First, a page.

I am the only adult in Kender’s life who talks to the ophthalmologist, the family doctor, and the psychiatrist.  As a homeschooler, I am also the only one who orders and pays for adaptive equipment like canes, audio books, and braille.  I am the one who handles his service dog.  I am the one trying to figure out, by myself, how to meet his needs, both medically and educationally.

And I don’t think the two can really be separated.  His blindness affects how the psychiatrist evaluates him, and it affects the ways in which we meet his educational needs.  His autism affects how he presents his blindness to the optometrist and the ophthalmologist, and it affects what kinds of adaptive equipment and skills he can use.  Everything affects everything else.  His eye condition led to chronic pain issues, which slowed down his development, and the autism kept him from being able to communicate changes in his vision or pain issues.  Even his dental needs affect his autism and his education, because he was in pain from tooth problems that developed because his autism affected his self-care skills, and his autism also prevented him from telling us there was a problem.  And round and round it goes.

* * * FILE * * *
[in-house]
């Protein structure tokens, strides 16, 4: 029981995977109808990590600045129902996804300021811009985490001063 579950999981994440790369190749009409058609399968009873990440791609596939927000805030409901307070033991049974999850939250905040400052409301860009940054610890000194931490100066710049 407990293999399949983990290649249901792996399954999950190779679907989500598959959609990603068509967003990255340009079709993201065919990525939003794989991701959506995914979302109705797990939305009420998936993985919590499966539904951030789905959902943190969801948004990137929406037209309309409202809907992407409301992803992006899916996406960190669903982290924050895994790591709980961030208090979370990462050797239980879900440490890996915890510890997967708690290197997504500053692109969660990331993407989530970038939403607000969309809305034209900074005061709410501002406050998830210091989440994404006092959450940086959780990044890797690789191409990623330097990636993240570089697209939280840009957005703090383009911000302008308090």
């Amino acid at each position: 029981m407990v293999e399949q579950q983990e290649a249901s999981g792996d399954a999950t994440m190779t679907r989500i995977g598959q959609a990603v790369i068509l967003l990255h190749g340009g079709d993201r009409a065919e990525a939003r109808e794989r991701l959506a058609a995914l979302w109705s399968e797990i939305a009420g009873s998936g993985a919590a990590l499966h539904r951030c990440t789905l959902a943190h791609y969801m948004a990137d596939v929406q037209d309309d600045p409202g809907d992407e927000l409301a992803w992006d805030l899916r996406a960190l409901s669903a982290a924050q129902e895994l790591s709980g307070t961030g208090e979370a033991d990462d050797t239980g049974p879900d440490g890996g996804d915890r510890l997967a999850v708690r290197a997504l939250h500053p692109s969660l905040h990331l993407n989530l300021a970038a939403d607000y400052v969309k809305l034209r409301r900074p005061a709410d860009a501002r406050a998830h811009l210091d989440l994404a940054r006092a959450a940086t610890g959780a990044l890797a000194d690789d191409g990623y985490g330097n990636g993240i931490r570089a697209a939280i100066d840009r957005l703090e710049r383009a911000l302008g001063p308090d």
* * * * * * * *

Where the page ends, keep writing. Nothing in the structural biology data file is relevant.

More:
Something about that conference sparked an idea:  What if I could set up with Kender the kind of roundtable conference that we had with the triplets in NICU?  What if I could get an optometrist or ophthalmologist or both, a Teacher for the Visually Impaired (TVI), a psychiatrist who has done a recent developmental evaluation on Kender, a teacher from either a Montessori or Waldorf school (preferable with experience in autism or blindness), A’Kos’ trainers from 4 Paws, even an occupational therapist (OT)?  What if I could get all of these professionals to sit down with me in one room, corporeal or virtual, and talk together about Kender?  What if the ophthalmologist and the psychiatrist could interact directly with the teacher, without the conversation being relayed through me over months and years of scattered appointments?  What if everybody could communicate together, and together we could come up with the best possible strategies for facilitating Kender’s continued growth, development and education?